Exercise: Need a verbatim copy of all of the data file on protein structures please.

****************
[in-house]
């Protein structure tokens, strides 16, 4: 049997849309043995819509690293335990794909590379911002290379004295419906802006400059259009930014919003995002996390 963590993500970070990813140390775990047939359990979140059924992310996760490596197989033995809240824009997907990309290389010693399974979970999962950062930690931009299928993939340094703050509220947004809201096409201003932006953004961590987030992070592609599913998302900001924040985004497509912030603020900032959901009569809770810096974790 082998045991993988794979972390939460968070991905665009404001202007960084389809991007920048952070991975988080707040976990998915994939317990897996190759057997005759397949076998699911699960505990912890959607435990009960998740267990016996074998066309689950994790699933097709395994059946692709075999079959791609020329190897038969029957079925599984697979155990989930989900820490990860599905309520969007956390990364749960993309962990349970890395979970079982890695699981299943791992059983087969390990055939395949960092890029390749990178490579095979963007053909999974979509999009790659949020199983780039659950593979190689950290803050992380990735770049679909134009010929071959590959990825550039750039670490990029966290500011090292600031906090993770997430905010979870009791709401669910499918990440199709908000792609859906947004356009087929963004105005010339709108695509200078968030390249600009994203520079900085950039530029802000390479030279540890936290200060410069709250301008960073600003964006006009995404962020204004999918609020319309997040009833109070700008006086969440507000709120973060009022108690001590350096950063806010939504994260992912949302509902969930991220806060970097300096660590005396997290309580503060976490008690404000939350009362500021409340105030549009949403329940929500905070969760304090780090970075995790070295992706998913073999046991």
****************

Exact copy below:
[in-house]
């Protein structure tokens, strides 16, 4: 049997849309043995819509690293335990794909590379911002290379004295419906802006400059259009930014919003995002996390 963590993500970070990813140390775990047939359990979140059924992310996760490596197989033995809240824009997907990309290389010693399974979970999962950062930690931009299928993939340094703050509220947004809201096409201003932006953004961590987030992070592609599913998302900001924040985004497509912030603020900032959901009569809770810096974790 082998045991993988794979972390939460968070991905665009404001202007960084389809991007920048952070991975988080707040976990998915994939317990897996190759057997005759397949076998699911699960505990912890959607435990009960998740267990016996074998066309689950994790699933097709395994059946692709075999079959791609020329190897038969029957079925599984697979155990989930989900820490990860599905309520969007956390990364749960993309962990349970890395979970079982890695699981299943791992059983087969390990055939395949960092890029390749990178490579095979963007053909999974979509999009790659949020199983780039659950593979190689950290803050992380990735770049679909134009010929071959590959990825550039750039670490990029966290500011090292600031906090993770997430905010979870009791709401669910499918990440199709908000792609859906947004356009087929963004105005010339709108695509200078968030390249600009994203520079900085950039530029802000390479030279540890936290200060410069709250301008960073600003964006006009995404962020204004999918609020319309997040009833109070700008006086969440507000709120973060009022108690001590350096950063806010939504994260992912949302509902969930991220806060970097300096660590005396997290309580503060976490008690404000939350009362500021409340105030549009949403329940929500905070969760304090780090970075995790070295992706998913073999046991």